Righthaven LLC -- a bottom feeding legal outfit -- has teamed up with the Las Vegas Review-Journal and Denver Post to sue mom and pop websites, advocacy and public interest groups and forum board operators for copyright infringement. The strategy of Righthaven is to sue thousands of these website owners, who are primarily unfunded and will be forced to settle out of court.
Righthaven lawsuitsTo date Righthaven has been ordered to pay $323,138 in legal fees and sanctions.Righthaven lawsuits

Tuesday, July 19, 2011

The Words 'Chilling Effect' Simply Do Not Do it Justice, Says New CALA Amicus Brief

South Carolina lawyer Todd Kincannon along with Citizens Against Litigation Abuse (CALA) have sent an amicus brief to Colorado Federal Judge John L Kane. Judge Kane presides over all Righthaven cases in Colorado and has ordered a stay on all cases pending his decision on Righthaven's standing to sue over their agreement with MediaNews Group which is similar to the SAA agreement between Righthaven and Stephens Media.

The brief underscores the political nature of Righthaven's attacks and the chilling effect their actions have over discussing political issues where it pertains to the news of the day.
The Righthaven cases directly implicate freedom of speech and have an obvious chilling effect on core political speech on the Internet. A large proportion of Righthaven cases involve core political speech, as one would expect with lawsuits filed over material appearing in newspapers. Righthaven has sued political speakers from all over the political spectrum. From left to right, from radical to moderate, no group has escaped Righthaven‟s litigation campaign.

The following politically-oriented defendants jump out from just a quick scan of a list of Righthaven cases:
  • The Democratic Party of Nevada
  • The Democratic Underground website
  • Free Republic LLC, a conservative website
  • The Drudge Report, a major political news website
  • The Center for Intercultural Organizing
  • Thoughts From A Conservative Mom
  • Pajamas Media, a major political blogging association
  • The Second Amendment Foundation
  • Virginia Citizens Defense League, Inc.
  • Climate Change Fraud
  • The United States Marijuana Party
  • Americans Against Food Taxes
  • America's Independent Party of Iowa
  • Americans for Legal Immigration Political Action Committee
  • American Political Action Committee
  • Second Amendment Sisters, Inc.
  • Americans for Immigration Reform
  • Americans for Democratic Action, Inc.
  • Independent Political Report
  • No Quarter, a national security and terrorism blog
  • Progressive Leadership Alliance of Nevada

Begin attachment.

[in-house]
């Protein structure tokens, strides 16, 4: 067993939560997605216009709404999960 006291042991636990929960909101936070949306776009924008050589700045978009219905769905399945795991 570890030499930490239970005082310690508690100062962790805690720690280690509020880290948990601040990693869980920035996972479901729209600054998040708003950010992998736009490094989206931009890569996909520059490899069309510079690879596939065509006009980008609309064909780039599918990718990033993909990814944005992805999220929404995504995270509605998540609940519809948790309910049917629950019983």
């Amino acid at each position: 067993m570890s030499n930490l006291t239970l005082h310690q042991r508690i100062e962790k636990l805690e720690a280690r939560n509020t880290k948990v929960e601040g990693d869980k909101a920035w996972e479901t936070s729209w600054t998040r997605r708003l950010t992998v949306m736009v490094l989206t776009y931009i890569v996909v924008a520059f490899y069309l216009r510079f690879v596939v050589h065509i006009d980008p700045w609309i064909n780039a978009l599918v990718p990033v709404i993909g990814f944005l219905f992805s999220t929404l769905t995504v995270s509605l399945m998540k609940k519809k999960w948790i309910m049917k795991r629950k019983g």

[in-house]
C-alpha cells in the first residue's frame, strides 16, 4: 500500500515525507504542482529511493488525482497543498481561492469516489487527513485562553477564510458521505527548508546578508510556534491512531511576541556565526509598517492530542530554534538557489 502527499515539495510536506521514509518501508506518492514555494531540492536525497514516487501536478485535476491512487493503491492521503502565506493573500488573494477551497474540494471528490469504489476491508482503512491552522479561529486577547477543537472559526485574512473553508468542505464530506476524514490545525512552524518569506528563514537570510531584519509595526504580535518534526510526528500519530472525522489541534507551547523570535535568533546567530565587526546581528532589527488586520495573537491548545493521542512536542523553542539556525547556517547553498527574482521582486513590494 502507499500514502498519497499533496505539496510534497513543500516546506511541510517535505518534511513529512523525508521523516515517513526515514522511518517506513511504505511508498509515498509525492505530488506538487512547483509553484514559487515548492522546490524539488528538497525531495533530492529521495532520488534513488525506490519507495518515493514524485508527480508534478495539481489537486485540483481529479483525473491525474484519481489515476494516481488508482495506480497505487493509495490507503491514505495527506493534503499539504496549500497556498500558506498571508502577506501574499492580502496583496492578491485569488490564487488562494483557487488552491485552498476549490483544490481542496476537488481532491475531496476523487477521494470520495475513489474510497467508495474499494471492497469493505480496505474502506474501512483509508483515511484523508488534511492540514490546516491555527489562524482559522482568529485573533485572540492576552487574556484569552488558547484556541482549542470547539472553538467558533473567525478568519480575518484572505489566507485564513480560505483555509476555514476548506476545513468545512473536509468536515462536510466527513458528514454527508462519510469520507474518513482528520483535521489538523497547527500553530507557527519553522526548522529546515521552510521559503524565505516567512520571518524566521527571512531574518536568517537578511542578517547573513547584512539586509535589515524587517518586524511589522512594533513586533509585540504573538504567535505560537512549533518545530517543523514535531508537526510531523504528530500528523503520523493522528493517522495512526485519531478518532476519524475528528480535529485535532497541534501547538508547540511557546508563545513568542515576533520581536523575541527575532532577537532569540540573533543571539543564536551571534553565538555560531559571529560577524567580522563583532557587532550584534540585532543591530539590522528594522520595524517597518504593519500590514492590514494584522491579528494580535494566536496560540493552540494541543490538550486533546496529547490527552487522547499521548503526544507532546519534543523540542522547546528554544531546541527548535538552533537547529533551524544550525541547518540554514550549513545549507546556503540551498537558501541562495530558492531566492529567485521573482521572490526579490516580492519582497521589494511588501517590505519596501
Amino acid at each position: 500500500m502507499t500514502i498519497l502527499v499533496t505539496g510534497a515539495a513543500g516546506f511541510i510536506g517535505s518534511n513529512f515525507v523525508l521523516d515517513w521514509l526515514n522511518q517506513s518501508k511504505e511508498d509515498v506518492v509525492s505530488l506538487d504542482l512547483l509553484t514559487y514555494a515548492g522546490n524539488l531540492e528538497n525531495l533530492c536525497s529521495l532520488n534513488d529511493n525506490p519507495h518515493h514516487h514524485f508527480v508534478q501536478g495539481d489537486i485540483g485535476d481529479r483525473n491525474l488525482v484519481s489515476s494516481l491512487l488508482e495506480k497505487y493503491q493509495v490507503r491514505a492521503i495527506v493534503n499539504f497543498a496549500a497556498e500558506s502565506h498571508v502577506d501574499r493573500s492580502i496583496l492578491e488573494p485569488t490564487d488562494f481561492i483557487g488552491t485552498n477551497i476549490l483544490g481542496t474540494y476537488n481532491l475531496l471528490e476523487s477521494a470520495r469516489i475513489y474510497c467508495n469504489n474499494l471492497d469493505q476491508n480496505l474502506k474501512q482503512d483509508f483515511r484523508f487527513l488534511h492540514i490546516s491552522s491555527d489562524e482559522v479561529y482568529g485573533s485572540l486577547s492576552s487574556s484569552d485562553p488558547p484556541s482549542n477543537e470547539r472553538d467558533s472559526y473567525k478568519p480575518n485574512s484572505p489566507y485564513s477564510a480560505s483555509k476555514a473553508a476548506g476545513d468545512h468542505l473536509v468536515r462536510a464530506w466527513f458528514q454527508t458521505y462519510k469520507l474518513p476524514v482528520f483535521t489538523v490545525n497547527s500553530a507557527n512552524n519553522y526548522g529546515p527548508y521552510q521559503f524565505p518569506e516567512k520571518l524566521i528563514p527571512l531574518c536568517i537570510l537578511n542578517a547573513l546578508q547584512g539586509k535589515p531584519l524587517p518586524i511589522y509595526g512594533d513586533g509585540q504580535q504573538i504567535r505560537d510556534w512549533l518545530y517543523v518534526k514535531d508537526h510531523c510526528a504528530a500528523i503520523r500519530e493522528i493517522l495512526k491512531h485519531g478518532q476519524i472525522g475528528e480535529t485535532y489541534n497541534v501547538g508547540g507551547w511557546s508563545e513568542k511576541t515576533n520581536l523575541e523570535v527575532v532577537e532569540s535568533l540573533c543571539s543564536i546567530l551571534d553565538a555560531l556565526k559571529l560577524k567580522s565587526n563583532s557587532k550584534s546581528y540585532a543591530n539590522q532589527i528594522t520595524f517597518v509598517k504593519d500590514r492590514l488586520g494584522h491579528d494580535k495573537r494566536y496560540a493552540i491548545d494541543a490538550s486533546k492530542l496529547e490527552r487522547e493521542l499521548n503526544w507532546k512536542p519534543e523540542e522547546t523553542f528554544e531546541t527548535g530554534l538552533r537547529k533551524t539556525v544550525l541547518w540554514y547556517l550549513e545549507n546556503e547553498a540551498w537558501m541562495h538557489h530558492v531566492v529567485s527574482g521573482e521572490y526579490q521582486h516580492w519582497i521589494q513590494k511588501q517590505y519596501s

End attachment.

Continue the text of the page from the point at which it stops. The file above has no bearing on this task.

• Citizens for Responsibility and Ethics in Washington, Inc.
  • National Organization for the Reform of Marijuana Laws
As Judge Mahan noted in Righthaven v. Jama, "Righthaven's litigation strategy has a chilling effect on potential fair uses of Righthaven-owned articles, diminishes public access to the facts contained therein and does nothing to advance the Copyright Act's purpose of promoting artistic creation."

Righthaven does not sue people who have downloaded pirated movies or music. Righthaven sues people who are communicating their views about issues of the day and discussing important matters of public interest. CALA submits that Righthaven's litigation strategy is so brutal and abusive that the words “chilling effect” simply do not do it justice. The free and open exchange of ideas is fundamental to American democracy.
See: Amicus Curiae Brief of Citizens Against Litigation Abuse, Inc


  1. This is the main reason why I have opposed Righthaven so vehemently because I have always thought from the beginning that their tactics allowed to flourish would essentially end political discussions on the internet based on the news of the day. Newspapers claim that excerpting their content keeps people from going to the original source but you could say the same thing about discussing news at the water-cooler because if you tell a friend about a news report that could keep them from looking up the source themselves. both are logical fallacies but Righthaven and their newspapers have made that claim many times.

    Newspapers would like to think that people should pay for their content and it is true they should be paid for their work but direct payment of customers for content has never been the business model of newspapers. A subscription to your local paper generally amounts to the cost of the paper and ink and paying the delivery boy. It has always been through advertising and classified ads that have supported newspapers. Not payment for the actual content.

    What papers are proposing is a change in their tried and true business model and the implications are disastrous. If it is the content itself that is being sold then they are basically selling what is not theirs to begin with which are cold hard facts. Facts have never been something someone "owns". They have never been considered property or something that can be bought or sold. Facts can only be discovered. The implications of this would be for newspapers to claim what is not theirs to begin with and meter it out on their terms. This does not bode well for an informed citizenry which depends on open access to information to make informed decisions.

  2. Precisely.

    I think several of the attys have demonstrated Righthaven does not even contemplate the fair use of work, though fair use is a central element of the federal copyright law Righthaven uses as the basis of their lawsuit mill.

    What is gratifying is that, as atty Kincannon has point out, Righthaven targets cover the political spectrum.

    What unites us is our regard for the liberty interest of the First Amendment.


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